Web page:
LeGuin’s classic 1968 fantasy novel, A Wizard of Earthsea, won both the Nebula and Hugo Awards. It’s set in a fantasy world that is comprised of a bunch of different nations on different islands of an archipelago. With a unique magic system and a excitingly non-“interminable Celtic bullshit” mythology, Earthsea arguably did the first interesting new thing with the fantasy genre since Tolkien.

How does it avoid Othering?

The main character, Ged, is described as having red-brown skin; in fact, nearly every character is described as non-white. Of course, this didn’t prevent the characters from being horribly white-washed on book covers and film. Ursula LeGuin has some harsh words for the producers of the 2004 Earthsea mini-series:

I realized the producers had no understanding of what the books are about and no interest in finding out. All they intended was to use the name Earthsea, and some of the scenes from the books, in a generic McMagic movie with a meaningless plot based on sex and violence.

She also speaks about her process in building the world of Earthsea:

My color scheme was conscious and deliberate from the start. I didn’t see why everybody in science fiction had to be a honky named Bob or Joe or Bill. I didn’t see why everybody in heroic fantasy had to be white (and why all the leading women had “violet eyes”). It didn’t even make sense. Whites are a minority on Earth now—why wouldn’t they still be either a minority, or just swallowed up in the larger colored gene pool, in the future?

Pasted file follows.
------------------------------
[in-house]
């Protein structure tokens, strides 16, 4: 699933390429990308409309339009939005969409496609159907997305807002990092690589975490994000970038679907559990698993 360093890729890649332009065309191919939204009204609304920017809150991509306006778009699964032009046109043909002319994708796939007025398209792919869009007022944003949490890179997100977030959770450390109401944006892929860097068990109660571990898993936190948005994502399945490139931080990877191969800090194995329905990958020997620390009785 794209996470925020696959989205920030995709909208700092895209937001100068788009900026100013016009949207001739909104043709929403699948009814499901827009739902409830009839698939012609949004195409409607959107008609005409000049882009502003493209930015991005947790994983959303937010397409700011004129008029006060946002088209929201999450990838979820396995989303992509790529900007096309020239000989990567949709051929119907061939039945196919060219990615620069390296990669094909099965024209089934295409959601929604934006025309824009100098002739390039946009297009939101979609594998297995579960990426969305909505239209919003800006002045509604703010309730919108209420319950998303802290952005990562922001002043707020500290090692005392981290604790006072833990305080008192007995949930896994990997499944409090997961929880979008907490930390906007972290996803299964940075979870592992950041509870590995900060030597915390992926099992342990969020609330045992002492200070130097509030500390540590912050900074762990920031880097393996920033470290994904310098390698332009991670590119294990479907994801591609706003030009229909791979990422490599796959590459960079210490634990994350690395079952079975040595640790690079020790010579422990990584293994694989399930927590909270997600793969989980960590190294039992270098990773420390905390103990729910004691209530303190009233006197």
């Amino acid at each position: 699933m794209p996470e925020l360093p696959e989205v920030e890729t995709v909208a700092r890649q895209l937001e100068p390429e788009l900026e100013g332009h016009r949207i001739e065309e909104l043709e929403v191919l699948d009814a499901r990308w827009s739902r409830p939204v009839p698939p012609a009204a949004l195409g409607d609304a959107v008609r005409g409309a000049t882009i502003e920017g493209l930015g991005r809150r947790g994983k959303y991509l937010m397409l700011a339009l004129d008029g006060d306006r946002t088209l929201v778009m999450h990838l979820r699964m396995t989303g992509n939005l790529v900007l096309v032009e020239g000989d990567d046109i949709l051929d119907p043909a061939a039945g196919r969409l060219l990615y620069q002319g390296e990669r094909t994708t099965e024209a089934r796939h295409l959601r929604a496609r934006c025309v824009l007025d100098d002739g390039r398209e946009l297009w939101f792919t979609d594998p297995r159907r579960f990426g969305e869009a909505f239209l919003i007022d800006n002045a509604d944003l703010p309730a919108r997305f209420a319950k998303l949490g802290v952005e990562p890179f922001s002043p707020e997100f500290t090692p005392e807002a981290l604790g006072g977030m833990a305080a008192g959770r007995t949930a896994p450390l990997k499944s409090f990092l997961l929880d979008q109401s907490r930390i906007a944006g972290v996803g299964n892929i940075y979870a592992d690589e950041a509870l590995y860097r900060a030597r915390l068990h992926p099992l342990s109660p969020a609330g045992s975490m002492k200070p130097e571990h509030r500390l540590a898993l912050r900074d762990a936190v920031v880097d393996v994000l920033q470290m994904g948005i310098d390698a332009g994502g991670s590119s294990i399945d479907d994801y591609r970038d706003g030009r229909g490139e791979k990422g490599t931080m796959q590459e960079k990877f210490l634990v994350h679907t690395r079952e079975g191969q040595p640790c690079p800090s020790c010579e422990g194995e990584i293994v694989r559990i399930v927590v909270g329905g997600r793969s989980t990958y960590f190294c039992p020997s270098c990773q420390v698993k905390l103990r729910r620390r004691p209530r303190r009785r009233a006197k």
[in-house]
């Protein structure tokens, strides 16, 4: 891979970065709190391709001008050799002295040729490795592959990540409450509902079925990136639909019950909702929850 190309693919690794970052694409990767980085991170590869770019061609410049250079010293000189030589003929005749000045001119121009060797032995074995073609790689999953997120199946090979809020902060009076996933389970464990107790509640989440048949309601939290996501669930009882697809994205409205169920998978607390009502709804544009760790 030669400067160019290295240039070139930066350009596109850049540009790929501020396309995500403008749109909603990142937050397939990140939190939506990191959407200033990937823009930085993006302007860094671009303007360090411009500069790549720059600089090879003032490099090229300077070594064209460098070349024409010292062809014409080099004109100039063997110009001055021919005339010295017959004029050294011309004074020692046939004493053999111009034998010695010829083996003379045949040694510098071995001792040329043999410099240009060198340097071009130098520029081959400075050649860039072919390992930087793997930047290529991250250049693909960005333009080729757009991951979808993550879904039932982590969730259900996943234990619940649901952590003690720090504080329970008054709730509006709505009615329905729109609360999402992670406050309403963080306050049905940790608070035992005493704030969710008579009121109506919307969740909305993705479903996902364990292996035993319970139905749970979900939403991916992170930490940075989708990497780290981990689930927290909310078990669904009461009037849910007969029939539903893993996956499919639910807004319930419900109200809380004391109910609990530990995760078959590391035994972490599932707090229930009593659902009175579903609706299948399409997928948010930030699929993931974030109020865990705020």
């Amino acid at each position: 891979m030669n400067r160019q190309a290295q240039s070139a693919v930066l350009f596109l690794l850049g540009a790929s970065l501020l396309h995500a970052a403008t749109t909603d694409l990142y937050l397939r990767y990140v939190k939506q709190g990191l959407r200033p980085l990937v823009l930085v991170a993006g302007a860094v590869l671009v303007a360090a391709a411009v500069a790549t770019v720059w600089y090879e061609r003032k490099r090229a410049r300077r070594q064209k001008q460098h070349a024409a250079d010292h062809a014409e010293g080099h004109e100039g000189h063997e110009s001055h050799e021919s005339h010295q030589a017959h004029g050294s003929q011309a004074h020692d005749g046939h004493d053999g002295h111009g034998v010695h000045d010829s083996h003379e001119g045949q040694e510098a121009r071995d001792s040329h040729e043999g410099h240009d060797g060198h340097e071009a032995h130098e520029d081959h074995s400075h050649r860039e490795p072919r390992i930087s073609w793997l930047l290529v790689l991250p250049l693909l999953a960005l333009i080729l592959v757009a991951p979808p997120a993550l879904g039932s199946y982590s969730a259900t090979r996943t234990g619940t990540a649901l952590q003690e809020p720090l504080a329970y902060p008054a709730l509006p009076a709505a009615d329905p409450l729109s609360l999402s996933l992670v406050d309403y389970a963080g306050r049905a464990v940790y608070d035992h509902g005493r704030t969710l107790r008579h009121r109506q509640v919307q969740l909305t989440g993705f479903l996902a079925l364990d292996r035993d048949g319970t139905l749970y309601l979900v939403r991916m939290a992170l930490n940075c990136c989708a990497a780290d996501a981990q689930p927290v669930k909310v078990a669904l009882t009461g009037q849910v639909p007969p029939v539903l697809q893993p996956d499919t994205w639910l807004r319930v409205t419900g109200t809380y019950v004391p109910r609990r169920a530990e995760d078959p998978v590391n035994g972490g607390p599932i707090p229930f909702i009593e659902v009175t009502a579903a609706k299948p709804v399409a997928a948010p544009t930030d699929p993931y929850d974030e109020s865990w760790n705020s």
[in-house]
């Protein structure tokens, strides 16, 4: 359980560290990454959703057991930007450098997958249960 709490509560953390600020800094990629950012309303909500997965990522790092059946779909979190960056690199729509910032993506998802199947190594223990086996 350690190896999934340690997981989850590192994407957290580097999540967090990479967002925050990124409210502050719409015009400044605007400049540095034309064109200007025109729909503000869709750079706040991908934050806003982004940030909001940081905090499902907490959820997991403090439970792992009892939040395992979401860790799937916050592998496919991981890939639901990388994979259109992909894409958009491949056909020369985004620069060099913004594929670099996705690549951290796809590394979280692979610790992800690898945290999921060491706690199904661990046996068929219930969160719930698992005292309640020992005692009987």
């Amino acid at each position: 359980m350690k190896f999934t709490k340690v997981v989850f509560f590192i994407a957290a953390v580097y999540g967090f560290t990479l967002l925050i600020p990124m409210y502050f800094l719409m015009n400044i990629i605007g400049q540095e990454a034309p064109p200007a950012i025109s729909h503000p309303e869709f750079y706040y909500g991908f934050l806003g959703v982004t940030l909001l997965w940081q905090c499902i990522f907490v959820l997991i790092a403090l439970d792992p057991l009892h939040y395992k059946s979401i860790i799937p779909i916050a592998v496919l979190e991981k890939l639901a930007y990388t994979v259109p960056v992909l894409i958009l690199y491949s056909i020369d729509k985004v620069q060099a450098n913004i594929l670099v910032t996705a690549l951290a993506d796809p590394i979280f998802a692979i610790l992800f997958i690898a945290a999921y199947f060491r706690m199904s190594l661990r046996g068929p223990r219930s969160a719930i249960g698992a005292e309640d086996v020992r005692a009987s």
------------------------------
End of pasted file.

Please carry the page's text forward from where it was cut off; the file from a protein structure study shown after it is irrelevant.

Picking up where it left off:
The fantasy tradition I was writing in came from Northern Europe, which is why it was about white people. I’m white, but not European. My people could be any color I liked, and I like red and brown and black. I was a little wily about my color scheme. I figured some white kids (the books were published for “young adults”) might not identify straight off with a brown kid, so I kind of eased the information about skin color in by degrees—hoping that the reader would get “into Ged’s skin” and only then discover it wasn’t a white one.


Other examples? Thoughts? Tell us in the comments, eh?